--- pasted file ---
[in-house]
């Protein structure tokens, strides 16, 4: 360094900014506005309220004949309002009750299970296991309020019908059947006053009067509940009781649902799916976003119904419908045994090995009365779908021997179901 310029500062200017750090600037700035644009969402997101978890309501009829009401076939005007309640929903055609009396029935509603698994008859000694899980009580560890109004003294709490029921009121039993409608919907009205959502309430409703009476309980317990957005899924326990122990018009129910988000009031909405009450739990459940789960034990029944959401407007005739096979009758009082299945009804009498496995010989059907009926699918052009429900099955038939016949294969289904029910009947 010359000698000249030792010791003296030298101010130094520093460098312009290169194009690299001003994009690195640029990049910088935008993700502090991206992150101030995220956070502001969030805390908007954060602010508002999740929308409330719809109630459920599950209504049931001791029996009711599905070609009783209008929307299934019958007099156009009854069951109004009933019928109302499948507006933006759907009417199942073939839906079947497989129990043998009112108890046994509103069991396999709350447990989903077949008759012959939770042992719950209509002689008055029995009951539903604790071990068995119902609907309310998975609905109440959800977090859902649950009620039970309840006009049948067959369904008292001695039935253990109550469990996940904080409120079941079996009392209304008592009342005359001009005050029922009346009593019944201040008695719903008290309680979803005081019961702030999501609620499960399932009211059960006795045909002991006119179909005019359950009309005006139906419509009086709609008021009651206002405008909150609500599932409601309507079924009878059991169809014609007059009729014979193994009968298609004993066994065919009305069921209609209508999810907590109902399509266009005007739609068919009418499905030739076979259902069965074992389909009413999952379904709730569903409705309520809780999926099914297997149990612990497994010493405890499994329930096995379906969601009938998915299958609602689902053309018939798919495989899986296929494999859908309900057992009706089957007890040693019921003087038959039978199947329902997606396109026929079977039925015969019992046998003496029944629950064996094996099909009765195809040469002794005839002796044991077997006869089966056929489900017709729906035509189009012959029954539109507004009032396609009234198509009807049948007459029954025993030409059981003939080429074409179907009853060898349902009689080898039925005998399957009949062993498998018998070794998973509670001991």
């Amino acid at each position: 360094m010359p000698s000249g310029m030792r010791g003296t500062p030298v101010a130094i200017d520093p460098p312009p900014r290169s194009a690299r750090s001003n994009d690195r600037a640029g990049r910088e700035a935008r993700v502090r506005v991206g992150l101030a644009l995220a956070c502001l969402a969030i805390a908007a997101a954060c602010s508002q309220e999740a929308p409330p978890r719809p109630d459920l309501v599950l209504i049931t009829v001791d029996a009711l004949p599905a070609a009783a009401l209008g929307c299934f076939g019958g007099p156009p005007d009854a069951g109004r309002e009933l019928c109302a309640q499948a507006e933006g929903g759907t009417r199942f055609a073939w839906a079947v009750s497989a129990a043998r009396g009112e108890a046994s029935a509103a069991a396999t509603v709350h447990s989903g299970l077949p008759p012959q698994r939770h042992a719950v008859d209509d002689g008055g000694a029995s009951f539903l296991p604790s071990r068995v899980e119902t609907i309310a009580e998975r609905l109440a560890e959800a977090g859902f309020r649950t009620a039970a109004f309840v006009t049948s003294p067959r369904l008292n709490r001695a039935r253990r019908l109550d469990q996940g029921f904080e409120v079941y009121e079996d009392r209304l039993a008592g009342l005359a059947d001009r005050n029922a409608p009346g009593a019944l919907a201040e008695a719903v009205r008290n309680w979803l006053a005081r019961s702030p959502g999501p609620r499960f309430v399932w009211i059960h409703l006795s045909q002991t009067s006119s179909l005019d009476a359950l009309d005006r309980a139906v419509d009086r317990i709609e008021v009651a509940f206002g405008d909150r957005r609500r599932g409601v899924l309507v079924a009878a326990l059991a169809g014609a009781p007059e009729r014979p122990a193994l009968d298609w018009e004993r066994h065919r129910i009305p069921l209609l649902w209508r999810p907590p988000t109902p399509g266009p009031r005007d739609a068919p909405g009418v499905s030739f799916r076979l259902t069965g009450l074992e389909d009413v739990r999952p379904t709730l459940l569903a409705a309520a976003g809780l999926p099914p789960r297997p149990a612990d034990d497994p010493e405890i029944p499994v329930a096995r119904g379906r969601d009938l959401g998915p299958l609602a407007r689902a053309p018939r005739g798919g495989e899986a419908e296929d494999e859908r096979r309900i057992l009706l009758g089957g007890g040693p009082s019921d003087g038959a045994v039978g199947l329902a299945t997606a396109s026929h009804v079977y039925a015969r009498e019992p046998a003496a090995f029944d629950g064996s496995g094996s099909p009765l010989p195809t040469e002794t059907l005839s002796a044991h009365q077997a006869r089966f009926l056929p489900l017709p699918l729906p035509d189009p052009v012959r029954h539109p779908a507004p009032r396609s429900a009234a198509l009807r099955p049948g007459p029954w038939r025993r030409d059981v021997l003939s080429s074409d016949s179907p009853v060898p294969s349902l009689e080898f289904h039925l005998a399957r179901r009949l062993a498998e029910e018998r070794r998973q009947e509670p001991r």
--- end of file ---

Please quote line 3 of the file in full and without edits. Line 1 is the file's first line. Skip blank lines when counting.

């Amino acid at each position: 360094m010359p000698s000249g310029m030792r010791g003296t500062p030298v101010a130094i200017d520093p460098p312009p900014r290169s194009a690299r750090s001003n994009d690195r600037a640029g990049r910088e700035a935008r993700v502090r506005v991206g992150l101030a644009l995220a956070c502001l969402a969030i805390a908007a997101a954060c602010s508002q309220e999740a929308p409330p978890r719809p109630d459920l309501v599950l209504i049931t009829v001791d029996a009711l004949p599905a070609a009783a009401l209008g929307c299934f076939g019958g007099p156009p005007d009854a069951g109004r309002e009933l019928c109302a309640q499948a507006e933006g929903g759907t009417r199942f055609a073939w839906a079947v009750s497989a129990a043998r009396g009112e108890a046994s029935a509103a069991a396999t509603v709350h447990s989903g299970l077949p008759p012959q698994r939770h042992a719950v008859d209509d002689g008055g000694a029995s009951f539903l296991p604790s071990r068995v899980e119902t609907i309310a009580e998975r609905l109440a560890e959800a977090g859902f309020r649950t009620a039970a109004f309840v006009t049948s003294p067959r369904l008292n709490r001695a039935r253990r019908l109550d469990q996940g029921f904080e409120v079941y009121e079996d009392r209304l039993a008592g009342l005359a059947d001009r005050n029922a409608p009346g009593a019944l919907a201040e008695a719903v009205r008290n309680w979803l006053a005081r019961s702030p959502g999501p609620r499960f309430v399932w009211i059960h409703l006795s045909q002991t009067s006119s179909l005019d009476a359950l009309d005006r309980a139906v419509d009086r317990i709609e008021v009651a509940f206002g405008d909150r957005r609500r599932g409601v899924l309507v079924a009878a326990l059991a169809g014609a009781p007059e009729r014979p122990a193994l009968d298609w018009e004993r066994h065919r129910i009305p069921l209609l649902w209508r999810p907590p988000t109902p399509g266009p009031r005007d739609a068919p909405g009418v499905s030739f799916r076979l259902t069965g009450l074992e389909d009413v739990r999952p379904t709730l459940l569903a409705a309520a976003g809780l999926p099914p789960r297997p149990a612990d034990d497994p010493e405890i029944p499994v329930a096995r119904g379906r969601d009938l959401g998915p299958l609602a407007r689902a053309p018939r005739g798919g495989e899986a419908e296929d494999e859908r096979r309900i057992l009706l009758g089957g007890g040693p009082s019921d003087g038959a045994v039978g199947l329902a299945t997606a396109s026929h009804v079977y039925a015969r009498e019992p046998a003496a090995f029944d629950g064996s496995g094996s099909p009765l010989p195809t040469e002794t059907l005839s002796a044991h009365q077997a006869r089966f009926l056929p489900l017709p699918l729906p035509d189009p052009v012959r029954h539109p779908a507004p009032r396609s429900a009234a198509l009807r099955p049948g007459p029954w038939r025993r030409d059981v021997l003939s080429s074409d016949s179907p009853v060898p294969s349902l009689e080898f289904h039925l005998a399957r179901r009949l062993a498998e029910e018998r070794r998973q009947e509670p001991r």